When writing a story, the basic plot formation acts as a foundation for whatever journey you’re chronicling. There’s about ten, I’d say, formulas to build a story off of. Some are blatantly based upon other works (Clueless and Emma; The Lion King and Hamlet), but even if they’re not, you’ve got a protagonist, a conflict, the buildup, the climax, and then the resolution. Some formulas spend more time in certain parts of the formula than others, tricking us into valuing the “unique” storytelling. But overall we’re creatures of habit. When you’re dealing with formula, if every story can be boiled down to factual statements and sum ups of motivation, it stands to question—why would you ever make a story inaccessible to an audience? In short, why take a story about a man on the search for revenge in love with a girl and turn it into an R-rated shoot-‘em-up? Is there a reason? I’ll save you the suspense. Yes, there’s a reason. As much as some people might hate to admit it, there is a level of integrity when writing sexual innuendo and violence into a screenplay that can’t be visually articulated in the same way if written for a rating one step lower. Sometimes the best way to tell a story is through curse words and violence and sex and moral discrepancies.
This has everything to do with Deadpool. This has everything to do with the reaction the R rating got. From joy to disgust, it meant something to audiences. But what does it mean to the story? Deadpool’s character massacre in Wolverine: Origins had nothing to do with the PG-13 rating, but audiences began to associate the two together. Usually, comic fans interested in the MCU have come to the conclusion (happily or unhappily, depending on their loyalist creed) that the adaptations will probably be watered down from the versions they love. Wolverine certainly has plenty of gorey preceding origin material to hold his movie version in a rose-colored tint. There was a move to get a bit rougher with the stand alone Wolverine films, and that was achieved, but the PG-13 still loomed. But what does this mean for Deadpool? If his massacre in Origins had more to do with careless writing and nothing to do with the rating, then why not drag the film down the ratings scale and gross even more money with it? Logistically, it doesn’t make sense.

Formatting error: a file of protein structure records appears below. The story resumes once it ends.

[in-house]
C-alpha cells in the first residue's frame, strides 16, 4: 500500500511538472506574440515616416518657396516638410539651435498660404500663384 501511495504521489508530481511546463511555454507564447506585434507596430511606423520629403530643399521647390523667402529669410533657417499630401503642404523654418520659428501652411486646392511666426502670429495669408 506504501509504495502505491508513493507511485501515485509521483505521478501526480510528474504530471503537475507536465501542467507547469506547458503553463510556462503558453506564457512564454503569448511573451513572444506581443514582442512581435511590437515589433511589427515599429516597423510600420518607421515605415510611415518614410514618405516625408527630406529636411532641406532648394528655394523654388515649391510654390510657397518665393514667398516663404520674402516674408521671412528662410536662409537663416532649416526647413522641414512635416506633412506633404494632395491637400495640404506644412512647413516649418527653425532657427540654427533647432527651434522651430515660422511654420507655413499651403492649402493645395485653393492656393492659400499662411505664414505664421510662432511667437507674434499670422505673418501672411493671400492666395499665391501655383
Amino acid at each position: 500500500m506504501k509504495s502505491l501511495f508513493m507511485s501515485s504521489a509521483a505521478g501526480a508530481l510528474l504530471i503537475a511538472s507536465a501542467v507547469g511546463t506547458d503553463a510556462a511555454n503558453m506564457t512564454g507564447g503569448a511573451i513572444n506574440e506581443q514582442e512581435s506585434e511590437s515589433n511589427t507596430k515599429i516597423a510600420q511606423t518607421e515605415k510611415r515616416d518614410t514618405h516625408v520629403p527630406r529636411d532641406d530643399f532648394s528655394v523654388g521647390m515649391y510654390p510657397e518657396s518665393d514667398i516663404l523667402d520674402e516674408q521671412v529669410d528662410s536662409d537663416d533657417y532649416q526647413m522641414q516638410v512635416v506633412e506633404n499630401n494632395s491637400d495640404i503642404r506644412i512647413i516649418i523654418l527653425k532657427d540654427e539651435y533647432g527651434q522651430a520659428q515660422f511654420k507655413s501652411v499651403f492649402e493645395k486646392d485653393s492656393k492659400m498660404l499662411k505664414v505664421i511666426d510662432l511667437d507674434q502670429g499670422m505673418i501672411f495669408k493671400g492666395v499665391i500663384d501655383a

At least, it doesn’t make sense if you think logic and monetary savvy are synonyms for one another. The reality is that people like characters that are unique and true to themselves. Audiences savor the individual. That’s why we can have formulas for story-telling that our brains thrive on and find unique features in. Because the formulas are working to tell us about something, not to just tell us something. Stories are fallible and painfully topical. The only thing all good stories have in common is how they react and work with people, whether it be within a narrative or outside of it.
Am I babbling? I probably am. The point is, when you’re telling a story about a no-good mercenary with a mouth so dirty and annoying that you can almost justify his alienation from all other aspects of his established universe, a guy who was never particularly morally inclined even before receiving his super powers, that R rating means the world. And yet, that R rating could have also destroyed the film. Fun fact, R films tend to gross less than most other ratings around. Make of that what you want, but it’s mostly availability and unpredictability. I’m not as driven to make a group outing of R films as I am about PG-13 or lower. Most people see films socially. Because of the shortsightedness of our ratings scale, R films can vary with huge levels of unpredictable vulgarity. With the final product of Deadpool now delivered and able to be analyzed, it’s clear the amount of cutting needed to lower it to PG-13 would be the equivalent of taking a formula story, a famous one, let’s say The Hunger Games and then removing the details of what made it palatable and appealing—the imagery. Imagery that, without it, would be significantly less impactful.